The air outside is full of the aroma of agriculture, and Johnny Cash classics are being played softly throughout an empty brewery. It's 11:00 am and the rain has just spoiled any plans of being outside. Ten Sleep, Wyoming, a small town with a population sign of 260. It's the morning after a rowdy night of July 4th celebrations, and I'm sitting by myself as a man named Steve sweeps up the previous evening's festivities. He places before me a paper bowl of pretzel sticks and stale popcorn. Perhaps it's not having anything to do in the moment, or the fact that the last photo shoot was less than perfection, but something unsettling is vibrating in my mind.
Last night, Aaron Huey, a National Geographic photographer, gave me his time and spoke to me about how to realize my dreams as a NatGeo staffer. His advice was interesting and his demeanor seemed genuine, but the conversation made me realize how much further I have to push my limits in order to self-actualize my goals of becoming the adventure photographer and alpinist I wish to be.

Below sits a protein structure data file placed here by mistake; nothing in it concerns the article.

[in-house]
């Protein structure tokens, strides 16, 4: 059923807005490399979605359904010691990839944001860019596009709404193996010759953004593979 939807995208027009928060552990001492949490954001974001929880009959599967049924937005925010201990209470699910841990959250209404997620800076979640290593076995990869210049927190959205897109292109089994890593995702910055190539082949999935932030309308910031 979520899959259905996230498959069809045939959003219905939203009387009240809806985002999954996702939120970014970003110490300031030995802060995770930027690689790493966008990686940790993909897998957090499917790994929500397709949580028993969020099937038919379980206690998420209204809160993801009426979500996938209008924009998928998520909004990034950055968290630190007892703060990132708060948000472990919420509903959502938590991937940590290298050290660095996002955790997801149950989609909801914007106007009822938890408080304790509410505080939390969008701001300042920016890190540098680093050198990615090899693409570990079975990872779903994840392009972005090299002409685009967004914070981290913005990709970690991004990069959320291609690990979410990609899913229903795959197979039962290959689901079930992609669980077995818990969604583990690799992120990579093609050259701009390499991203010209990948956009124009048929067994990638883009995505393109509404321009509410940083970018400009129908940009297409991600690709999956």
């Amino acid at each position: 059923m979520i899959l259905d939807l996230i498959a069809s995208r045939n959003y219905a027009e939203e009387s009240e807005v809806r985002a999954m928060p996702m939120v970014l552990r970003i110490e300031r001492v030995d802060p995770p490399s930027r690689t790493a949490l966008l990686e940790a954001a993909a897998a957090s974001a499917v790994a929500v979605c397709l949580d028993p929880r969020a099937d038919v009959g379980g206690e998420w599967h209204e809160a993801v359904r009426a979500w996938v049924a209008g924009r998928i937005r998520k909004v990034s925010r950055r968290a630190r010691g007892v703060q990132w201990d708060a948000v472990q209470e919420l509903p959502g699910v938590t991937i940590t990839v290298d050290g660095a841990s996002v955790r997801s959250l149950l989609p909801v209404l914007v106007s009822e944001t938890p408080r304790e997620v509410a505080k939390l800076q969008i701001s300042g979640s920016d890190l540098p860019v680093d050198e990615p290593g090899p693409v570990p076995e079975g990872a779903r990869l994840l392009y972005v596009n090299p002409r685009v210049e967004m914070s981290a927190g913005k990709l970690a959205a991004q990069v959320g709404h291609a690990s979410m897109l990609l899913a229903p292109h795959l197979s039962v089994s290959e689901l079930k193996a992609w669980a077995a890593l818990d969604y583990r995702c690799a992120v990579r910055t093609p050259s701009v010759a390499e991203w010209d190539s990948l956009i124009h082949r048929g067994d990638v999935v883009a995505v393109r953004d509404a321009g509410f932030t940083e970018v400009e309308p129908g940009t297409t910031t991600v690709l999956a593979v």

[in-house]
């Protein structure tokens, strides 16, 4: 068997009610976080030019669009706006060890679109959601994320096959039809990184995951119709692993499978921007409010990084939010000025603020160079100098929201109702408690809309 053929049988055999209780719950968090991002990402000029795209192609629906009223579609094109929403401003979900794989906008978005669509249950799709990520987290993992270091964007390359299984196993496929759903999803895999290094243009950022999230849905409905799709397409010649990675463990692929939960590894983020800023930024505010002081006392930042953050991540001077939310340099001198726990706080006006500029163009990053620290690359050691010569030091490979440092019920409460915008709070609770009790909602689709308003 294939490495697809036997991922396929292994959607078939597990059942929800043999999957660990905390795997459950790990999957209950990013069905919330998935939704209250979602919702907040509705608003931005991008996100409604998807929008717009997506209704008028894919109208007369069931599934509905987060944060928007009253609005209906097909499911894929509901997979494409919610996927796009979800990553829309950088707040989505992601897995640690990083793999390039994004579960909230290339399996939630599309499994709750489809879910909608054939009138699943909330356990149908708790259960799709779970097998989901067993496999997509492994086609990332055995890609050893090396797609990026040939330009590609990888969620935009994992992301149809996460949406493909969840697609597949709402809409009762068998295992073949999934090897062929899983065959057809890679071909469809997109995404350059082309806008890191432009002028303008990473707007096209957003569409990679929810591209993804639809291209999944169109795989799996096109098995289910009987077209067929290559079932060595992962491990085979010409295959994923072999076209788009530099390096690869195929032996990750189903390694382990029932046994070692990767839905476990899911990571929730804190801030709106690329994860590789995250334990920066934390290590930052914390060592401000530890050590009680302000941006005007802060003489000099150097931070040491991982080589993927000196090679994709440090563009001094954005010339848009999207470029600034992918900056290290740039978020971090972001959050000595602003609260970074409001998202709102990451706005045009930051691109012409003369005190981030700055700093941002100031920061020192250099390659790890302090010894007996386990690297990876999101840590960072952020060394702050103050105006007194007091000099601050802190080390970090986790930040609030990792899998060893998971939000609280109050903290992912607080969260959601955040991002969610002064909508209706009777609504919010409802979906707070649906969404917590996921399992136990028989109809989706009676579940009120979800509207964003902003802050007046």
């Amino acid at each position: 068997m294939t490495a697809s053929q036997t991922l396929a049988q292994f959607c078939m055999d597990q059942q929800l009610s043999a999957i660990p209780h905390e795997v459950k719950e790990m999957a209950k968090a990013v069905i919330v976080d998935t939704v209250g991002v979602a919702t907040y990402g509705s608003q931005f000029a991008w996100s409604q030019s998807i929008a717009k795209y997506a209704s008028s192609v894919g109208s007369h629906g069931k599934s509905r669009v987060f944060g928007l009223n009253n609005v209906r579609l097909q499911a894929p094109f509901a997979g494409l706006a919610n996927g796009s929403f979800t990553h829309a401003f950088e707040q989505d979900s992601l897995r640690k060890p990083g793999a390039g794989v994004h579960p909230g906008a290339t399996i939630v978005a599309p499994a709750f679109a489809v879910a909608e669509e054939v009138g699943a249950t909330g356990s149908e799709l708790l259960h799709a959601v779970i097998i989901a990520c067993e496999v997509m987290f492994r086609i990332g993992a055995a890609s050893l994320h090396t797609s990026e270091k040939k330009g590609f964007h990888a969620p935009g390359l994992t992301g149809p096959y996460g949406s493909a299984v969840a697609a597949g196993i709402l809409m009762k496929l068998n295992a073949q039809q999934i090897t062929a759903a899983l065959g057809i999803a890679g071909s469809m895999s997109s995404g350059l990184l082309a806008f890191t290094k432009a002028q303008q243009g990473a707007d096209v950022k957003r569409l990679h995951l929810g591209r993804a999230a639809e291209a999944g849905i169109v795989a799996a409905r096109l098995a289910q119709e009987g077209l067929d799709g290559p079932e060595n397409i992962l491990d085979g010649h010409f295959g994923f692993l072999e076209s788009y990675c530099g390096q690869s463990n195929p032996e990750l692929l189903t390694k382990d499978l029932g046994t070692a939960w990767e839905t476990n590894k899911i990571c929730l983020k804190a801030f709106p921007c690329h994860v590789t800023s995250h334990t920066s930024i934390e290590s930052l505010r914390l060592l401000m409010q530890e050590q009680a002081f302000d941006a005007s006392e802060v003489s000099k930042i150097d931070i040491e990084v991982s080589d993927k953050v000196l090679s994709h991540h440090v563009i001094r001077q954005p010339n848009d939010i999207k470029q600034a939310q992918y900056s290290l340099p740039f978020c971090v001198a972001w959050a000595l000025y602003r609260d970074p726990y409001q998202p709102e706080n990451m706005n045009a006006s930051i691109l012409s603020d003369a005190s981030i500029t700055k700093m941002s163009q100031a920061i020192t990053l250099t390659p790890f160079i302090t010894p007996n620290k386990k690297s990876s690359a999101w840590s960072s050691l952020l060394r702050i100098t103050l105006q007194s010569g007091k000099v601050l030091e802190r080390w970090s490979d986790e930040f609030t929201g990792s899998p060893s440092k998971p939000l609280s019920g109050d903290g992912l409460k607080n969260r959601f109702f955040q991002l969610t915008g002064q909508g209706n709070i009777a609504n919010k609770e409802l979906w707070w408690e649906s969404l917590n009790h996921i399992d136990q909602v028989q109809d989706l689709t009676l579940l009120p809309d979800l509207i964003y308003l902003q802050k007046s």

Ten Sleep, however has proven to be awesome. Even in the heat, the shaded areas are completely climbable and the the majority of people in the town have proven to be friendly. For the most part, anyone who doesn't look like a local is most likely a climber. The Ten Sleep Brewery offers hot showers for two dollars as well as camping at three dollars a night. Ben and I opted out to camp alongside the Old Road near the fish hatchery. Each evening, we wind down the night a campfire at our friend, Cole's campsite alongside the creek, and each morning we wake up slowly and make plans for the day.
June has come as fast as it went, and with the International Climber's Festival approaching, I find myself welcoming every opportunity that comes my way. Because I've always been superstitious and it's my belief that every time I've ever let a sliver of my pride peek through, my opportunities are lost or quickly dissipated. Staying humble has been the theme and I'm doing my best to downplay any connotation that comes along with the declaration of being a photographer.
Being on the road for nearly five and a half months, I'm beginning to get a strong grapple on how to exist efficiently. One thing's for certain, I never plan on coming off the road.